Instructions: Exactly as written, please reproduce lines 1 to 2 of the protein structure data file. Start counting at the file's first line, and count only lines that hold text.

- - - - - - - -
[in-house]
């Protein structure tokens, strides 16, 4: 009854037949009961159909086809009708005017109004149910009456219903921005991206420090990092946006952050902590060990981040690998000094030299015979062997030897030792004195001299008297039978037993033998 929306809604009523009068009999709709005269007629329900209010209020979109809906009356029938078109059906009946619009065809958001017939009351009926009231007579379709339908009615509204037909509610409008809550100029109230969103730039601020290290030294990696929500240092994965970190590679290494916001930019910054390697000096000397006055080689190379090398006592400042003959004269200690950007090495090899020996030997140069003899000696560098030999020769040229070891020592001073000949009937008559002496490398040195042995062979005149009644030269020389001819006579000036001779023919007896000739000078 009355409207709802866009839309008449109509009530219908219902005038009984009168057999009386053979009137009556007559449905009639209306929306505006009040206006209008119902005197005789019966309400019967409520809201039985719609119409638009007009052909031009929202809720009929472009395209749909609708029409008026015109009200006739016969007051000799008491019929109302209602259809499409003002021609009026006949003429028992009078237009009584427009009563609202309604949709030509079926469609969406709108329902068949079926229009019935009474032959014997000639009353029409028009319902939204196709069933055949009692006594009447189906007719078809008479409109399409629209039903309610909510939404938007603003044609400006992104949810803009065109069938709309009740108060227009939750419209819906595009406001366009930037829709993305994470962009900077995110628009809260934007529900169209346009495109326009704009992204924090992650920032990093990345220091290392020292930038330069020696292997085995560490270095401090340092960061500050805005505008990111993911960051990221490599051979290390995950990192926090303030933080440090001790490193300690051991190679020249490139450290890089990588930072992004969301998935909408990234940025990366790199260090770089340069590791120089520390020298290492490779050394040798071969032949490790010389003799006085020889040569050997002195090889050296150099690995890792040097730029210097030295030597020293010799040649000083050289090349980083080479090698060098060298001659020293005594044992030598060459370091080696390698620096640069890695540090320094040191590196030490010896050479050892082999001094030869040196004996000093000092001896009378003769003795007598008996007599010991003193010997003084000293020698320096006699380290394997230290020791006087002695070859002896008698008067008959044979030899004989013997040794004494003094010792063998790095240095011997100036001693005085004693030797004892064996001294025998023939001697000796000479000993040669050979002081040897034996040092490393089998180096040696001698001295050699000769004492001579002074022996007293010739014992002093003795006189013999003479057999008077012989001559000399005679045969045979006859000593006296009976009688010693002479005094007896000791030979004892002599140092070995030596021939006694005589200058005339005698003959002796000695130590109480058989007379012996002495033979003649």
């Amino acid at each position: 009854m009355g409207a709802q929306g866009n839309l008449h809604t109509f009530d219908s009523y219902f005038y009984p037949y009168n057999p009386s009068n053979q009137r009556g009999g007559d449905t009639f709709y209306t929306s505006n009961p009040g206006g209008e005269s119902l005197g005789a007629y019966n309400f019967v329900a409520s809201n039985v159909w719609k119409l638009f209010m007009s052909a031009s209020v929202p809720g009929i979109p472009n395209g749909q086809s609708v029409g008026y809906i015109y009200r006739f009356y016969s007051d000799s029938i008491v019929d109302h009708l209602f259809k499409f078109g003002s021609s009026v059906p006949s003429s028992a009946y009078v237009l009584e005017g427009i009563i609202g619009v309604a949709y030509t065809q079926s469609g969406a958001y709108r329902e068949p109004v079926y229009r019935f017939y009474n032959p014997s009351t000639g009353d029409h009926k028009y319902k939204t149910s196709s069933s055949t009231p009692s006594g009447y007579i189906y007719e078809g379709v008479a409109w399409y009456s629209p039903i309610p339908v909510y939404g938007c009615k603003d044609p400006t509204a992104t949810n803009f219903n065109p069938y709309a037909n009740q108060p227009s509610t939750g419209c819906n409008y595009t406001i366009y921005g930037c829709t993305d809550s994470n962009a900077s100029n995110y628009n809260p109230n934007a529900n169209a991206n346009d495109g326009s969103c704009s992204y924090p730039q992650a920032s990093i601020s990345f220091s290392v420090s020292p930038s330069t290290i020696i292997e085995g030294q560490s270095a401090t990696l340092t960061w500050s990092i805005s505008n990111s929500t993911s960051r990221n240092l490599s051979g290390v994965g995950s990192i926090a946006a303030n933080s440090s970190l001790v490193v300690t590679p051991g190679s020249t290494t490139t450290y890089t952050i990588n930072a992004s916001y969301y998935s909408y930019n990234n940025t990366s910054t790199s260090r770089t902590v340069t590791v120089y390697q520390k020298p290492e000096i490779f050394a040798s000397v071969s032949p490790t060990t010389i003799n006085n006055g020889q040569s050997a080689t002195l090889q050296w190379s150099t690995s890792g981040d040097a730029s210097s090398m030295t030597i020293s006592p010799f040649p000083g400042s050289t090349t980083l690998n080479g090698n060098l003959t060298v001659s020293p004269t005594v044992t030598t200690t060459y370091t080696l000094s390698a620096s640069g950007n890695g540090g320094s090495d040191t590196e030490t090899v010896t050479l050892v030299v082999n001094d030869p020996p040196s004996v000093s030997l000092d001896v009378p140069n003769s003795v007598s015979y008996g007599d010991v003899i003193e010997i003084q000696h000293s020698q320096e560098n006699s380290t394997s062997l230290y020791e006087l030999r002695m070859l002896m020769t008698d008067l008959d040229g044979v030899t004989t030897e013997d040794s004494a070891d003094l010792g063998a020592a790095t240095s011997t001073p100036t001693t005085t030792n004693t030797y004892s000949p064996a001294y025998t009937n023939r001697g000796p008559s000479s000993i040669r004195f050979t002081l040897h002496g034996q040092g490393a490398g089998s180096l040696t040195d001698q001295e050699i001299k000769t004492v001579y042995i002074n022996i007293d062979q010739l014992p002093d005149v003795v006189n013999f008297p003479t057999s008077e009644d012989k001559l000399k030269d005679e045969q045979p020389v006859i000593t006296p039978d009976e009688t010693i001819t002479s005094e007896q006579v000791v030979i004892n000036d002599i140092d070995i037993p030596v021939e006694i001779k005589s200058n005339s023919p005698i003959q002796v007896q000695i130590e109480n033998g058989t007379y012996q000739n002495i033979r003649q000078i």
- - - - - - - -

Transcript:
[in-house]
């Protein structure tokens, strides 16, 4: 009854037949009961159909086809009708005017109004149910009456219903921005991206420090990092946006952050902590060990981040690998000094030299015979062997030897030792004195001299008297039978037993033998 929306809604009523009068009999709709005269007629329900209010209020979109809906009356029938078109059906009946619009065809958001017939009351009926009231007579379709339908009615509204037909509610409008809550100029109230969103730039601020290290030294990696929500240092994965970190590679290494916001930019910054390697000096000397006055080689190379090398006592400042003959004269200690950007090495090899020996030997140069003899000696560098030999020769040229070891020592001073000949009937008559002496490398040195042995062979005149009644030269020389001819006579000036001779023919007896000739000078 009355409207709802866009839309008449109509009530219908219902005038009984009168057999009386053979009137009556007559449905009639209306929306505006009040206006209008119902005197005789019966309400019967409520809201039985719609119409638009007009052909031009929202809720009929472009395209749909609708029409008026015109009200006739016969007051000799008491019929109302209602259809499409003002021609009026006949003429028992009078237009009584427009009563609202309604949709030509079926469609969406709108329902068949079926229009019935009474032959014997000639009353029409028009319902939204196709069933055949009692006594009447189906007719078809008479409109399409629209039903309610909510939404938007603003044609400006992104949810803009065109069938709309009740108060227009939750419209819906595009406001366009930037829709993305994470962009900077995110628009809260934007529900169209346009495109326009704009992204924090992650920032990093990345220091290392020292930038330069020696292997085995560490270095401090340092960061500050805005505008990111993911960051990221490599051979290390995950990192926090303030933080440090001790490193300690051991190679020249490139450290890089990588930072992004969301998935909408990234940025990366790199260090770089340069590791120089520390020298290492490779050394040798071969032949490790010389003799006085020889040569050997002195090889050296150099690995890792040097730029210097030295030597020293010799040649000083050289090349980083080479090698060098060298001659020293005594044992030598060459370091080696390698620096640069890695540090320094040191590196030490010896050479050892082999001094030869040196004996000093000092001896009378003769003795007598008996007599010991003193010997003084000293020698320096006699380290394997230290020791006087002695070859002896008698008067008959044979030899004989013997040794004494003094010792063998790095240095011997100036001693005085004693030797004892064996001294025998023939001697000796000479000993040669050979002081040897034996040092490393089998180096040696001698001295050699000769004492001579002074022996007293010739014992002093003795006189013999003479057999008077012989001559000399005679045969045979006859000593006296009976009688010693002479005094007896000791030979004892002599140092070995030596021939006694005589200058005339005698003959002796000695130590109480058989007379012996002495033979003649």